Shetland island has started prescribing nature in conjunction with other treatments to their patients.
This news comes after a successful pilot at Scalloway GP surgery, the largest island within the Shetlands. The prescription will acknowledge that time spent in nature can help reduce anxiety and blood pressure and help improve happiness.
Dr Chloe Evans, GP at Scalloway Health Centre told Voice of London, “The project provides a structured way for patients to access nature as part of a non-drug approach to health problems.”
Scottish GPs to begin prescribing rambling and birdwatching.
Shetlanders with chronic and debilitating illnesses could be given ‘nature prescriptions’ #integrativemedicine #lovethis #thoughtfulthursday #lifestylemedicine #getoutdoors #nature pic.twitter.com/4AtA8ZbhUn
— National Centre for Integrative Medicine (@NCIMHealthcare) November 8, 2018
Whilst London GPs may not openly be prescribing ‘nature’ as a way to treat patients, Jean Paisley, a specialist case management pharmacist at NHS tells us, “the nature initiative is nothing new. It is well known that both exercise and sunlight can improve mood, so there is no reason why these methods can’t be put into practice in London.”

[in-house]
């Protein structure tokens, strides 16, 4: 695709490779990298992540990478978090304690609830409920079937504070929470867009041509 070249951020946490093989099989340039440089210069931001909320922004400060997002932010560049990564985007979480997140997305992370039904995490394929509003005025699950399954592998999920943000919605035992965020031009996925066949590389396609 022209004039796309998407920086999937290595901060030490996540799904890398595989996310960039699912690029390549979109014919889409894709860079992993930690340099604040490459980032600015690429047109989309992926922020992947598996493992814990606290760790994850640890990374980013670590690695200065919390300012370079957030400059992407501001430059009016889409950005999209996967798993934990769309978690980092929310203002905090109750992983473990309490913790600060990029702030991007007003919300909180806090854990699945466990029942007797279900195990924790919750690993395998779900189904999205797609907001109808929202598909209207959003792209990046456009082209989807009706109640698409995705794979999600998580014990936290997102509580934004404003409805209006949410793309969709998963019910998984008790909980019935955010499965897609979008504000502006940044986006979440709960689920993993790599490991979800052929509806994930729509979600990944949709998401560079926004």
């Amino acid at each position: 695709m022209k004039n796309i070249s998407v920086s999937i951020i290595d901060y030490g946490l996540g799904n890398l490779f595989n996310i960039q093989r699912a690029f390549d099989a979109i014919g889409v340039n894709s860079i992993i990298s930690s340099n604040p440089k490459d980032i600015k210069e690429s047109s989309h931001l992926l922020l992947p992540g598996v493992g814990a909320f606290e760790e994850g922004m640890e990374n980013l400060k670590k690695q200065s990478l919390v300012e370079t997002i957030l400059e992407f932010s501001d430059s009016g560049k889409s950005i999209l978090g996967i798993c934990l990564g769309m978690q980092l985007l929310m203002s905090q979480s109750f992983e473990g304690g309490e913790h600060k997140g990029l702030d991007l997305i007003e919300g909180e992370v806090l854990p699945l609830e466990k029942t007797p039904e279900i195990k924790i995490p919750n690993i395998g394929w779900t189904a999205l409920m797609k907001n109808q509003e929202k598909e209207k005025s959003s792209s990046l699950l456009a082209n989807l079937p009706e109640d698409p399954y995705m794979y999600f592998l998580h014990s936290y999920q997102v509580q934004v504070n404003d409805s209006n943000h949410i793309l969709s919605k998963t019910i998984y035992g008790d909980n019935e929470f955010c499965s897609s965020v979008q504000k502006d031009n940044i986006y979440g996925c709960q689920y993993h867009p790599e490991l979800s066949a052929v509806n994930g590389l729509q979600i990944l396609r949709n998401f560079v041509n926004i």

NHS England currently advertise “Social Prescribing,” which involves helping patients improve their health, wellbeing and social welfare by connecting them to community services which might be run by the council or a local charity.
Dr Damien Hughes, anaesthetist at The Ulster hospital, tells Voice of London, “While the wildlife side may be difficult to “prescribe” for Londoners, the idea of getting out into the green spaces, and promoting mindfulness is one that could definitely give similar benefits. The whole idea of being outside and immersing yourself in the moment, noticing the landscape, being mindful, has a good basis in practice for anxiety and depression.”
Dr Hughes also highlighted the intercity benefits of life in London, “There may be group relaxation techniques available, like outdoors tai chi, which wouldn’t be an option in the Shetlands. Getting close to nature in London could mean something different, for example allotments.”
The Royal Society for the Protection of Birds, Scotland created a calendar of seasonal activities supporting the news at Scalloway GP.
January – Step outside – be still for three minutes and listen
April – Clouds are often described as wispy (cirrus), heaped (cumulus) and layered (stratus). What clouds are in the sky today?
June – Sit cross-legged on the ground, close your eyes and listen to the birds
November – Talk to a pony
Try these activities at any number of London local parks as shown below!
Words: Fiona Patterson
Subbing: Sonakshi Sharma
Feature Image: Robert Bye on Unsplash, all images curtesy of Unsplash